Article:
There’s a saying I’ve heard somewhere that goes like this, “Southerners like to think that God invented fish just so there’d be a vehicle to eat tartar sauce.” Can anybody help me out with the proper quote and the origin? It sounds like something Paula Dean would say.

You can see the musicians in the distance by the windows. They provided a perfect accompaniment to the fun we had and I was well pleased with the whole experience especially the one in the photo below.

You must know by now that I like to document a lot of my expat experiences and having a taste of Guinness in Ireland is worth a snap or two. I’d heard a great deal about the taste and what to expect and I was prepared to find it too strong based on its consistency and color, but I thought tasted a bit like coffee in a way only sweeter than the black coffee I drink. It was heavier than a regular beer and felt richer like a milk smoothy in a health food bar.

While I photographed a pint, I only drank a half. That’s me as you can see having my first taste. I look a little apprehensive, but I was all smiles later. Remember … I barely drink so a few sips in and I was feeling it.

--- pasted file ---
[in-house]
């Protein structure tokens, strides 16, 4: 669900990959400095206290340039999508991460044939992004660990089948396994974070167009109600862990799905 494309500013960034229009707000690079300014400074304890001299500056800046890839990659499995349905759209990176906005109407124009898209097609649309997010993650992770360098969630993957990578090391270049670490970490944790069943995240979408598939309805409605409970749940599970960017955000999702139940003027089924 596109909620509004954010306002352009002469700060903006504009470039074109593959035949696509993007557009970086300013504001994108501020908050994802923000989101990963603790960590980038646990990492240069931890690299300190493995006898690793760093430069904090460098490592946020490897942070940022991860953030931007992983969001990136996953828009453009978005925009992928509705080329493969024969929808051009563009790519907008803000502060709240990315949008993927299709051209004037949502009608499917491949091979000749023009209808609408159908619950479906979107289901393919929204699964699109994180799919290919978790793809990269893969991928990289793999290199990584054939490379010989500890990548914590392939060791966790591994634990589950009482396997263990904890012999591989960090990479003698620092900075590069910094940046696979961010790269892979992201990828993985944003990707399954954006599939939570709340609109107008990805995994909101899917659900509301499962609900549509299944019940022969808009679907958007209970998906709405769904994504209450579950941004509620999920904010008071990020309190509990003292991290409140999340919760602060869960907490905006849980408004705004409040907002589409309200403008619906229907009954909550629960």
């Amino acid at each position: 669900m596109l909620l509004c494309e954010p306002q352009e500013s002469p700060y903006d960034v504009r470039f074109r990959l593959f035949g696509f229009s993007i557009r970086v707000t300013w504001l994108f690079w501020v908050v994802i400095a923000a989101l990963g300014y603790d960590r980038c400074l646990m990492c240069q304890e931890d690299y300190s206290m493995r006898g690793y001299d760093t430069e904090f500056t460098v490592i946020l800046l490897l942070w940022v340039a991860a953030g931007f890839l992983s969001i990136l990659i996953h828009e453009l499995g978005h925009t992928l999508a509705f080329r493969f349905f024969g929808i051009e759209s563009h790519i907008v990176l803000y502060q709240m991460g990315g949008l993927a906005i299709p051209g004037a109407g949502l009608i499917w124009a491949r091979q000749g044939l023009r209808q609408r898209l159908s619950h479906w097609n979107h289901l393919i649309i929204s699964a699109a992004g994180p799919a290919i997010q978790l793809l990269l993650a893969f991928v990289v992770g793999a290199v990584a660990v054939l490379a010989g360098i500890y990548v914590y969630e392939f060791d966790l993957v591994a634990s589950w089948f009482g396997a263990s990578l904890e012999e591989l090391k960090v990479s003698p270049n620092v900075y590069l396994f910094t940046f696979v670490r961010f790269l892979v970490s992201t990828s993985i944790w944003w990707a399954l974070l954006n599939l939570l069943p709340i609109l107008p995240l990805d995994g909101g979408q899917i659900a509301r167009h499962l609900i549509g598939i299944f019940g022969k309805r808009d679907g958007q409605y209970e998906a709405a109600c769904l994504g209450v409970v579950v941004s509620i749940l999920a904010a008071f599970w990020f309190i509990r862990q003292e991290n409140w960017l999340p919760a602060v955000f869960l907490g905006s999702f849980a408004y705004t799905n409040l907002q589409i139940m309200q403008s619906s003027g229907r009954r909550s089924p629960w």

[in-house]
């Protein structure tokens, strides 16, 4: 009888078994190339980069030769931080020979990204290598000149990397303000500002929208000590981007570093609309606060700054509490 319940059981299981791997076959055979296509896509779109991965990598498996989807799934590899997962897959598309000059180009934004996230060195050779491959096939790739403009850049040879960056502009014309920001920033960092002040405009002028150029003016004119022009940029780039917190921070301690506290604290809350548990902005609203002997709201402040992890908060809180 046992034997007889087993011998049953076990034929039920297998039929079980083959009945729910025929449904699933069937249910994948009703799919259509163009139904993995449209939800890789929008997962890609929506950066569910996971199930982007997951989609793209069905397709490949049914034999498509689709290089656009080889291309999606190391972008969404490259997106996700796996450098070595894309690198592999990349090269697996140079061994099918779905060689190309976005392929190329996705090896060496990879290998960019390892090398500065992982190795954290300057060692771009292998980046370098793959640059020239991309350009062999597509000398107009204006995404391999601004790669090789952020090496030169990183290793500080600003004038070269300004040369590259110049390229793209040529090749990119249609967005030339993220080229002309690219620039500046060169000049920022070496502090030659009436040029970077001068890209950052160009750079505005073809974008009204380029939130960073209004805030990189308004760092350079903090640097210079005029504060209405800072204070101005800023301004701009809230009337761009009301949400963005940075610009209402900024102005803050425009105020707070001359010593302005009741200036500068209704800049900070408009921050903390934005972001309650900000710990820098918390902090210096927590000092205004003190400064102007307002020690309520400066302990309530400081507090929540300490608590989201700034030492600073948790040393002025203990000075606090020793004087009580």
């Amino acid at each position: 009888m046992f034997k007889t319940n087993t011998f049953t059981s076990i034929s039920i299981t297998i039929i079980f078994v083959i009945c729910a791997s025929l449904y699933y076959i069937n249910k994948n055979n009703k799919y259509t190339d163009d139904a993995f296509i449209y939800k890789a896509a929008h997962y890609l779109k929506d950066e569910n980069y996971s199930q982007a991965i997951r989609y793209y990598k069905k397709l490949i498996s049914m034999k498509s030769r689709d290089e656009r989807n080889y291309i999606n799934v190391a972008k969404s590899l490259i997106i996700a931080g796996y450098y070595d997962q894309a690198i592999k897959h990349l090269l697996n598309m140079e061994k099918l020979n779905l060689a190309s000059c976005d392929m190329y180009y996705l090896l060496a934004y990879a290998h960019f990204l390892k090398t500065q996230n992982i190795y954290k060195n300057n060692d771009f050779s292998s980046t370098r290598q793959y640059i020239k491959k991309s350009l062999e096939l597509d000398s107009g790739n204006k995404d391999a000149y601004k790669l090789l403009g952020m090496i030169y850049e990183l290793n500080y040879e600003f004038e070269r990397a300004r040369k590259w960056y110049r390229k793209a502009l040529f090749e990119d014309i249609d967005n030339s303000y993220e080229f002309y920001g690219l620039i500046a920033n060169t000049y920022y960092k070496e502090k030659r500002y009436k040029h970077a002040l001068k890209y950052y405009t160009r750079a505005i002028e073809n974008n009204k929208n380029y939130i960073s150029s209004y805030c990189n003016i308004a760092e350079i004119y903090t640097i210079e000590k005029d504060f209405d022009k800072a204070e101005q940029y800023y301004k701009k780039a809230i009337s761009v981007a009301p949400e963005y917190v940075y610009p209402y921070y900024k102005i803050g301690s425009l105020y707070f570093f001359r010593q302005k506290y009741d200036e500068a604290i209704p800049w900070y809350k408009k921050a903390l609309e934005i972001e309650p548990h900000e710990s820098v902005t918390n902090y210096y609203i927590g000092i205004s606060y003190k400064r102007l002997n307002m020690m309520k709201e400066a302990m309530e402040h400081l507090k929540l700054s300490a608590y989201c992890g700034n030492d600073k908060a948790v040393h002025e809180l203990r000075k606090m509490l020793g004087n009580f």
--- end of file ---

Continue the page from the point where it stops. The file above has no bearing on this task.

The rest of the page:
There’s one last thing I wanted to share about Gogarty and it was one I would not have expected. When his return to Ireland was delayed by WWII after completing a lecture tour in the United States, Gogarty applied for and was granted American citizenship and spent most of the rest of his life in New York where he wrote for a living after giving up medicine.

So while we skipped the literary pub crawl and our consumption of Guinness was pretty limited, we still managed to choose the one pub with something for all three of us. Without knowing the history of the man that Gogarty’s was named for, it seems a happy coincidence that a doctor (David), a published author (Michael), and a (now) Guinness loving expat (me), chose this pub to round out our Dublin experience.